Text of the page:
The Professional Hunters’ Association of South Africa (PHASA) is making waves for its recent reversal on captive-bred or “canned” lion hunting. The organization, founded in 1978, has historically opposed the practice, but on November 24, 2017, it adopted a new constitution that largely condones the practice. The move had led to numerous denunciations by some of its founding members, international conservation organizations, and sponsors.
The new constitution was ratified during PHASA’s 40th Annual General Meeting. According to PHASA, the new constitution was approved by 79 percent of its voting members and would allow the organization’s Executive Committee to “guide and govern the Association on behalf of the members, but remains accountable for their actions, in accordance with terms and good corporate governance.” The controversial captive-bred lion hunting portion of the constitution was decided by a separate vote.
“A concern was that the new constitution would be perceived to condone the hunting of captive-bred lions, which is currently a legal activity [within] the Republic. Accordingly, a resolution was passed by 65 [percent] of voting members at the AGM, in which PHASA accepts the responsible hunting of ranched lions on South African Predator Association accredited hunting ranches within the relevant legal framework and/or according to recommendations of the applicable hunting association.”
The PHASA announcement went on to say that the organization still “vehemently rejects any and all forms of canned or illegal hunting,” but the addendum hasn’t kept it from experiencing severe backlash for the decision.
The Operators and Professional Hunting Associations of Africa (OPHAA) reportedly said, “The practice of captive-bred lion hunting inevitably brings the entire African hunting industry, in every African nation where hunting is permitted, into ill repute. PHASA’s actions completely disregard one of the fundamental concepts of hunting, namely fair-chase . . .”
Both the Wild Sheep Foundation and the Boone and Crockett Club have also come out against the change in policy, reiterating their stances on fair chase wherever and for whatever species you may be hunting.
“It’s time to draw a hard line,” Boone and Crockett Club President Ben Hollingsworth Jr. said in a press release. “Breeding lions or any wild animal to be shot in a bogus situation is not hunting, not good for the future of hunting, should not be passed off as hunting, and people should not confuse it with hunting.”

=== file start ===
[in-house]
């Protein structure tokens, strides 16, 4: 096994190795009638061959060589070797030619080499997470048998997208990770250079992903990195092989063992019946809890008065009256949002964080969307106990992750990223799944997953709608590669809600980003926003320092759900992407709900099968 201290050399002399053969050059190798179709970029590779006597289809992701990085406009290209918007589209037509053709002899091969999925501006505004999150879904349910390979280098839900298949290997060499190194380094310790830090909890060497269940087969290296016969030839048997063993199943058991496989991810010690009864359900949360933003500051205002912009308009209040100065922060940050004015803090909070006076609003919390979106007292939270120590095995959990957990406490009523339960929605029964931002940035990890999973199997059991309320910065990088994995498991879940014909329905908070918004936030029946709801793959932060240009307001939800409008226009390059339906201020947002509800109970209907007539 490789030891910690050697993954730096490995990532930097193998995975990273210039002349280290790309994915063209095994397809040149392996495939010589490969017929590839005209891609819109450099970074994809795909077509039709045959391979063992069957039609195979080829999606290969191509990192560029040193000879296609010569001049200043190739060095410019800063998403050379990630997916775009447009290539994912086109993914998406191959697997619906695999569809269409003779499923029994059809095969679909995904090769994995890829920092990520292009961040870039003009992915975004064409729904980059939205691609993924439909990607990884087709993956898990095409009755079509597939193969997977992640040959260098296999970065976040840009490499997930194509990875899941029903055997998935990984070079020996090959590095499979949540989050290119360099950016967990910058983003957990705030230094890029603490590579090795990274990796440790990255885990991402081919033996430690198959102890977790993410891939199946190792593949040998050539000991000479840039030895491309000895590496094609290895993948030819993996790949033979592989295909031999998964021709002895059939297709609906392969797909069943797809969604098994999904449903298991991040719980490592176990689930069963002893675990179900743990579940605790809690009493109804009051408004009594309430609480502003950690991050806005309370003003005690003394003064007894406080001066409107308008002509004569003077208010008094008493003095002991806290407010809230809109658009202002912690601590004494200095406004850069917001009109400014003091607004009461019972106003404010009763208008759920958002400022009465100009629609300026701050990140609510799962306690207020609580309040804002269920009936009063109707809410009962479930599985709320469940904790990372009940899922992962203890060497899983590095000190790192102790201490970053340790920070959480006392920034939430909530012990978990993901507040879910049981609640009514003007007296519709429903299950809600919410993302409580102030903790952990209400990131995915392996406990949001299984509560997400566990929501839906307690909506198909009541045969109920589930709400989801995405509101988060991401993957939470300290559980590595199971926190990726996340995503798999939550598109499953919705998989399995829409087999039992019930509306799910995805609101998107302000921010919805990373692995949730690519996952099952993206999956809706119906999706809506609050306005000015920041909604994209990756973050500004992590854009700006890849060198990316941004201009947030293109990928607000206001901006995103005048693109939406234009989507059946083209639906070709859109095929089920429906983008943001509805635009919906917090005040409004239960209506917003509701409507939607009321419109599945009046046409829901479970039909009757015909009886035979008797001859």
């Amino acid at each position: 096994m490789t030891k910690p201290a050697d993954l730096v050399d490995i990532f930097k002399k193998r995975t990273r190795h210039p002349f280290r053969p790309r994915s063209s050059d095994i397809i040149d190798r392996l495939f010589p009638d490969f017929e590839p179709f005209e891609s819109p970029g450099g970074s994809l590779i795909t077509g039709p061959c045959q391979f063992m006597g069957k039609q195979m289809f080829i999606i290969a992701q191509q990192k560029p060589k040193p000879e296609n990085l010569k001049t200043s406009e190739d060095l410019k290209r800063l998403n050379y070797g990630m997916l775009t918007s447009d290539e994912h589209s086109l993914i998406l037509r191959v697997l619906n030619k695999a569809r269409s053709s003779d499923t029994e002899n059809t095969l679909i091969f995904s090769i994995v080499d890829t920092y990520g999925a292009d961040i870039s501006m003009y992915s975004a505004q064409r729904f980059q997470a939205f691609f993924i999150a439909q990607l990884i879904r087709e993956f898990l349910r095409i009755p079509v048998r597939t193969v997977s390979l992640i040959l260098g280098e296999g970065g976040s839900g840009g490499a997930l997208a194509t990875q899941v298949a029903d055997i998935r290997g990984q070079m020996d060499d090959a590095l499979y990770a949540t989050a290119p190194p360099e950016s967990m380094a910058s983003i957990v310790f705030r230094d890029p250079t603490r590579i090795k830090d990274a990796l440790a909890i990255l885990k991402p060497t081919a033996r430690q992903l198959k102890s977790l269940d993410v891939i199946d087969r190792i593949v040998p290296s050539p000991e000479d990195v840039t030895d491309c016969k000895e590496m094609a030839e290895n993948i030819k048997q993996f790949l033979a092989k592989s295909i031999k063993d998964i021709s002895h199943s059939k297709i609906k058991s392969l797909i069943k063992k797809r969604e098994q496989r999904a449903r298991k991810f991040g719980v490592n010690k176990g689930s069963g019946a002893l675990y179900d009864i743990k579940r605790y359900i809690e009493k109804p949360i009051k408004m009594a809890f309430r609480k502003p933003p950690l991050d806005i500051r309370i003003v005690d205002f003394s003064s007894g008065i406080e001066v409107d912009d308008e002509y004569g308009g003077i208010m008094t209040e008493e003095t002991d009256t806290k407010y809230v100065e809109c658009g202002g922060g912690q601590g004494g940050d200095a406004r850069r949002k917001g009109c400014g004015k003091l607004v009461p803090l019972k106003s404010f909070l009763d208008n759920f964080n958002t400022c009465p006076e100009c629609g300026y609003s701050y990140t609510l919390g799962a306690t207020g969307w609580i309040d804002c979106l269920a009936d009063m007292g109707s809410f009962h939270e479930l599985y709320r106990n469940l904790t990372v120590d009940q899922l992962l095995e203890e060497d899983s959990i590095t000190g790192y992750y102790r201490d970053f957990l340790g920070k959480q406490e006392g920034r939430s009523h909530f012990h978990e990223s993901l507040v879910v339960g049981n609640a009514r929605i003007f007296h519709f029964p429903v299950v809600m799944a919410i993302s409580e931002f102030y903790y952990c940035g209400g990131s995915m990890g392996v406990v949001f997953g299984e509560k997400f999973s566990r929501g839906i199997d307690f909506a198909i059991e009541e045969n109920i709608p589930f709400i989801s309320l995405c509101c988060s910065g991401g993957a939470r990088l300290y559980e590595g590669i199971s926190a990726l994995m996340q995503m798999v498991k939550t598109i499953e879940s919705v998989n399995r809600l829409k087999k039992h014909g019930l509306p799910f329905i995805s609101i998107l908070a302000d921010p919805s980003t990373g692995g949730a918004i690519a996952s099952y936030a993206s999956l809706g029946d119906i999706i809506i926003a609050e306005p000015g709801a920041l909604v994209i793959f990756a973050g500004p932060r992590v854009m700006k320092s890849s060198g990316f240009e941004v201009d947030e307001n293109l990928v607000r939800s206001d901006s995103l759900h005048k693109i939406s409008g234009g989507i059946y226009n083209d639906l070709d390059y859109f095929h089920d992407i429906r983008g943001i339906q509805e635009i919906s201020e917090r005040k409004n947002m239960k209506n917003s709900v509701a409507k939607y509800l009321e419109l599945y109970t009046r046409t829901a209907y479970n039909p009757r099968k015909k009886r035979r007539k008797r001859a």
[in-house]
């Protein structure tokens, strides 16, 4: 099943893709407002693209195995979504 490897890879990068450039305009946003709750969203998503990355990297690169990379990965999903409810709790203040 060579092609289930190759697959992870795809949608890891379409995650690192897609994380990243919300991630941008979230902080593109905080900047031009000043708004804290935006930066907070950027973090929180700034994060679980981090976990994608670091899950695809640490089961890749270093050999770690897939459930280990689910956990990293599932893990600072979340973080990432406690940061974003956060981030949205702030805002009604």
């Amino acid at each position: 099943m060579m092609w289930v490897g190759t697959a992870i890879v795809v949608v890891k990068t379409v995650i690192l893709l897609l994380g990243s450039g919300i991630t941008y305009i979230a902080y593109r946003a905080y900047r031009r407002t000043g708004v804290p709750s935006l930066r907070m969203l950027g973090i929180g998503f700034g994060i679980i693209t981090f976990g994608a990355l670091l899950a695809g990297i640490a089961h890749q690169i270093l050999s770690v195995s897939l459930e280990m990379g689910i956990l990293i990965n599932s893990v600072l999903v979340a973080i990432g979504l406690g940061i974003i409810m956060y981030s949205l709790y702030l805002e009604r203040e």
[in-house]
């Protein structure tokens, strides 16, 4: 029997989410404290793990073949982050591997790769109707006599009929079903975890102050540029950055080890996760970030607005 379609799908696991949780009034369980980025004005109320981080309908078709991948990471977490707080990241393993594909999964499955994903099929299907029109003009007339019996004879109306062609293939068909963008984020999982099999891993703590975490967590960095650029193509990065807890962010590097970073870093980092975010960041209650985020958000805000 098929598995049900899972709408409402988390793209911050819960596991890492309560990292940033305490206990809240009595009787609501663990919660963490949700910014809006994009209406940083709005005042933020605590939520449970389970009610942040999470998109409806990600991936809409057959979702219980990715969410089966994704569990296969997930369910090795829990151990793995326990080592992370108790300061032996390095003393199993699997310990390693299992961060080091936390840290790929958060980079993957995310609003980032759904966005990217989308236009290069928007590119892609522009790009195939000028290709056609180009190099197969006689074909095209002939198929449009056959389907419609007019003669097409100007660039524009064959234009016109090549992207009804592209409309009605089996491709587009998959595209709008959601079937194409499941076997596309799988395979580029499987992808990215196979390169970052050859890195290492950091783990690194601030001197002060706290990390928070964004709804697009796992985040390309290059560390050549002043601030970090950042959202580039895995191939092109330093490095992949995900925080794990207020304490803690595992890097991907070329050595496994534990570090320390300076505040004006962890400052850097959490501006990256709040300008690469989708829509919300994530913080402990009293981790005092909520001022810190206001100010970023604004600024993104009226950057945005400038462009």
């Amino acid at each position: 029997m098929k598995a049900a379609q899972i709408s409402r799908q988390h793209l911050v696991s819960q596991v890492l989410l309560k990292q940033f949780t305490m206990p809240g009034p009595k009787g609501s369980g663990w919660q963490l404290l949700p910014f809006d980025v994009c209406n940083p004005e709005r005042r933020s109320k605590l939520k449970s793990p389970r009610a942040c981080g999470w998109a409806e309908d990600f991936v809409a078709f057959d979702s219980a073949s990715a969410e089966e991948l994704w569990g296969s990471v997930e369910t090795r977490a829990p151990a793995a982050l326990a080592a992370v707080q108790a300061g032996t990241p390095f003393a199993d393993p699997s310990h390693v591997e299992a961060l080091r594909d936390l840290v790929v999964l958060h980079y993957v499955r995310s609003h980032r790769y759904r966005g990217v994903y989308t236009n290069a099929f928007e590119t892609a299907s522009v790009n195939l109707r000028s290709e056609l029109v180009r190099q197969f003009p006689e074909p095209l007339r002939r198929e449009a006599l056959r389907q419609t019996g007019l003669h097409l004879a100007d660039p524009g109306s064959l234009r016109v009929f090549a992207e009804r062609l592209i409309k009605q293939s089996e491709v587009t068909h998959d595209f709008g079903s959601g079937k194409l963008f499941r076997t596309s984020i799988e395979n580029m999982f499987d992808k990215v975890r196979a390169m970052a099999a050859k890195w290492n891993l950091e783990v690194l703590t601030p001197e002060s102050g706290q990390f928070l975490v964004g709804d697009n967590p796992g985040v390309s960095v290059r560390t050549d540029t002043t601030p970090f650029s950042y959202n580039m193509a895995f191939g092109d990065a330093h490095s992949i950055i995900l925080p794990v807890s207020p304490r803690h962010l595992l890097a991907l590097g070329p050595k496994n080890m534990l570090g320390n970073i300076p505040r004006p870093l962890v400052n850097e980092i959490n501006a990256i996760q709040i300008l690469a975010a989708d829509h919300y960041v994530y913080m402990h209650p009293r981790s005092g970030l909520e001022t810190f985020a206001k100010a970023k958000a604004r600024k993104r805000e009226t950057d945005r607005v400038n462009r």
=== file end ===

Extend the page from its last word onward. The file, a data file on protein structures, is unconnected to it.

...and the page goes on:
“While we fully acknowledge that this reversal in PHASA’s previous position opposing the hunting of captive-bred lions and distancing itself from the CBL industry was conducted democratically, the new position condoning the practice and alignment of PHASA with the CBL industry is inconsistent with WSF’s position on this issue and our Foundation’s values,” WSF President and CEO Gray Thornton said.
Dallas Safari Club has not weighed in on PHASA’s decision yet, but DSC posted the following message on its Facebook page November 25:
“Following the recent constitution and resolution changes approved at PHASA’s annual meeting this week, DSC is now considering its response. The DSC Board will be reviewing the information and acting appropriately in the coming days.”
The U.S. Fish and Wildlife Service has taken steps in recent months to allow lion trophies to be imported into the U.S. from Zambia and Zimbabwe, but trophies from South Africa remained banned due to the country’s allowance of captive-bred lion hunting.
“In order to permit the import of lion trophies under the ESA, exporting nations like South Africa must provide clear evidence showing a demonstrable conservation benefit to the long-term survival of the species in the wild,” former USFWS Director Dan Ashe said at the time of the decision. “In the case of lions taken from captive populations in South Africa, that burden of proof has not been met.
“Many Americans, whether they hunt or not, believe that hunting captive-bred lions is unethical. Regardless, our decision to prohibit such imports is based solely—as the law requires—on our evaluation of the conservation benefits of captive lion hunts. If and when such benefits can be clearly shown, we may reevaluate our position.”